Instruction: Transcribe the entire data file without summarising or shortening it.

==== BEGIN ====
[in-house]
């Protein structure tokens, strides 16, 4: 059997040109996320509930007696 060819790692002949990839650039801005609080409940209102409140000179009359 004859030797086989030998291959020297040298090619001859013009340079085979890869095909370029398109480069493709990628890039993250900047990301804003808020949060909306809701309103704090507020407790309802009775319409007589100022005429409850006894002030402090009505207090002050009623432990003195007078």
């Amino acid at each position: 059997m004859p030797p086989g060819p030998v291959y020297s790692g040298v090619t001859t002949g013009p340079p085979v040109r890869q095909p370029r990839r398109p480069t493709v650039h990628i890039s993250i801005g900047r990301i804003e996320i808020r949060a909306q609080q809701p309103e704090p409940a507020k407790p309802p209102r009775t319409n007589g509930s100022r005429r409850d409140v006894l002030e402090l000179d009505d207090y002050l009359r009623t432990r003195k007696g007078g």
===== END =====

[in-house]
């Protein structure tokens, strides 16, 4: 059997040109996320509930007696 060819790692002949990839650039801005609080409940209102409140000179009359 004859030797086989030998291959020297040298090619001859013009340079085979890869095909370029398109480069493709990628890039993250900047990301804003808020949060909306809701309103704090507020407790309802009775319409007589100022005429409850006894002030402090009505207090002050009623432990003195007078």
């Amino acid at each position: 059997m004859p030797p086989g060819p030998v291959y020297s790692g040298v090619t001859t002949g013009p340079p085979v040109r890869q095909p370029r990839r398109p480069t493709v650039h990628i890039s993250i801005g900047r990301i804003e996320i808020r949060a909306q609080q809701p309103e704090p409940a507020k407790p309802p209102r009775t319409n007589g509930s100022r005429r409850d409140v006894l002030e402090l000179d009505d207090y002050l009359r009623t432990r003195k007696g007078g």